“Would you rather live a short yet glorious life or settle for a long, lacklustre existence?” This was the question posed to a class full of ten-year-olds when our history teacher explained the story of the two destinies presented to the mythological hero Achilles. Our teacher was astonished that this dilemma could trigger such deep, philosophical angst amongst children whose main priorities typically revolved around trading football stickers and playing computer games. While that time at school is a distant memory, I still find the theme of quality of life versus quantity of life a source of perpetual fascination.
A recent report about the progress of life expectancy in the UK grinding to a halt this year is indicative of the challenges that lie ahead for the pharmaceutical industry and healthcare technology. While there’s certainly room for improvement to match the leading countries (the UK is currently hovering around twentieth in the world), it’s inevitable that we reach a plateau where mankind can’t push the biological boundaries any further. Ongoing advances in the treatment of infectious diseases, chronic conditions and cancer have consistently boosted human longevity for decades. Many blockbuster drugs, particularly in oncology, have based their marketing narratives on the promise of prolonging survival.
What therefore happens when the drugs of tomorrow offer improvements that are negligible and don’t offer substantial cost benefit returns to healthcare systems? It may not be completely inconceivable that we’re on the cusp of one last ‘golden generation’ for the pharma industry as we know it, where the next series of drug launches maximise our potential for reaching everyone’s optimal life expectancy. And to what extent will that change the current narrative? It could be feasible that a game-changing cancer therapy in a decade or two from now positions itself as the last thrust towards a longer lifespan.
‘Quality of life’ is a term that’s used extensively to justify prescribing decisions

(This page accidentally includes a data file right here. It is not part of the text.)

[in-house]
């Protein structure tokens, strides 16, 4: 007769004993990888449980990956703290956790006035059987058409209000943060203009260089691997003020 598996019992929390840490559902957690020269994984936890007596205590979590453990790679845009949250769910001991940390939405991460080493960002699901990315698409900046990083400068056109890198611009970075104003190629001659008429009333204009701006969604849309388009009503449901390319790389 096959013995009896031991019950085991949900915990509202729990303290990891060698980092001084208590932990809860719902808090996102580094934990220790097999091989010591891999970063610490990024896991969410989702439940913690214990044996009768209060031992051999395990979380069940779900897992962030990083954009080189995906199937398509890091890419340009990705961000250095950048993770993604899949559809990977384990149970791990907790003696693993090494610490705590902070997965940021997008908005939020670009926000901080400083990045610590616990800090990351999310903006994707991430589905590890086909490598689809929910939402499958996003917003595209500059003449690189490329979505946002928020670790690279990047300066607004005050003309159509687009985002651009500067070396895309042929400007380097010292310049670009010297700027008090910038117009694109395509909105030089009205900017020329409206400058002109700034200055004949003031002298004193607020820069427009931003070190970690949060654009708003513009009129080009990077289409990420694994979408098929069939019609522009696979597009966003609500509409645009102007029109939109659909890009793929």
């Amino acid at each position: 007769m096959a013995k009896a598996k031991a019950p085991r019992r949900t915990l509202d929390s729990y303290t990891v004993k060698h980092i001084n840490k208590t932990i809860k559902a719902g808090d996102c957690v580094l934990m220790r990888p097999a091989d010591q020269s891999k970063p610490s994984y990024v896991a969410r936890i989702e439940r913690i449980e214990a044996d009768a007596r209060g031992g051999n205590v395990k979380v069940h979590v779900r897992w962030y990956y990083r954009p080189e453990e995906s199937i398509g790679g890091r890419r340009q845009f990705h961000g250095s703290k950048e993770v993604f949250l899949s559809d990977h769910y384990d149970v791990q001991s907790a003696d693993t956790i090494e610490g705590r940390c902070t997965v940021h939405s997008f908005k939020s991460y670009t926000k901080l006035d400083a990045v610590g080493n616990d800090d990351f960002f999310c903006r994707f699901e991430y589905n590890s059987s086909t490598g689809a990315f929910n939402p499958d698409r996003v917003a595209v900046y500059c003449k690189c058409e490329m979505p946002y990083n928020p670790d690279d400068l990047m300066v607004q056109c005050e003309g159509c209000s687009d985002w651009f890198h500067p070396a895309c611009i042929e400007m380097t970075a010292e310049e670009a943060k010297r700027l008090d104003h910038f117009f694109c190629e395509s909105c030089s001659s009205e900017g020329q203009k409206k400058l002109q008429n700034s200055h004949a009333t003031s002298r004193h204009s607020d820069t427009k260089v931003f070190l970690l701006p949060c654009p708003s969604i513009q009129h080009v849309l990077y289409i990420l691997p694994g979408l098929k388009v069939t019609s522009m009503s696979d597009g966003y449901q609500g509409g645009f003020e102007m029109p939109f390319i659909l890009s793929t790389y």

‘Quality of life’ is a term that’s used extensively to justify prescribing decisions and can be the key differentiator for many of the brands we have helped to cultivate. As the gains in life expectancy over the next ten to fifteen years become more incremental, it’s likely that features such as method of administration and tolerability form the backbone of positioning for future products.
However, the mere concept of death and a theoretical life expectancy is being challenged in some quarters with various movements exploring mankind’s ability to attain ‘immortality’. Mark O’Connell’s recent book To Be A Machine superbly explores the principles behind ‘transhumanism’ – a movement that seeks to use technology to enhance the human body to a state where it can exist, ultimately forever, free from the restrictions imposed by ageing and disease. To be fair, medicine has always tried to rectify the frailties of the human condition – from an antibiotic to treat an infection to a pacemaker to alleviate cardiac insufficiency – but transhumanism goes even further.
O’Connell’s exchanges with various members of this growing movement introduce us to organisations and startups exploring the possibilities that are akin to those seen in episodes of Black Mirror. These include the uploading of digital versions of ourselves for future implantation into android-like bodies, the insertion of implants to augment our brain capacity and the coding of all our behavioural traits to expand the use of artificial intelligence to help us navigate every step of our lives. Of course, a number of these developments appear outlandish in the current context, but when we reach a point that we’ve exhausted all pharmaceutical and medical improvements, human nature typically steers us to the next frontier.
Pharma companies still have a pivotal role in ensuring that people live as well as possible if not for as long as possible. This will certainly serve our immediate needs … before we seriously consider transitioning ourselves into digital avatars for eternity.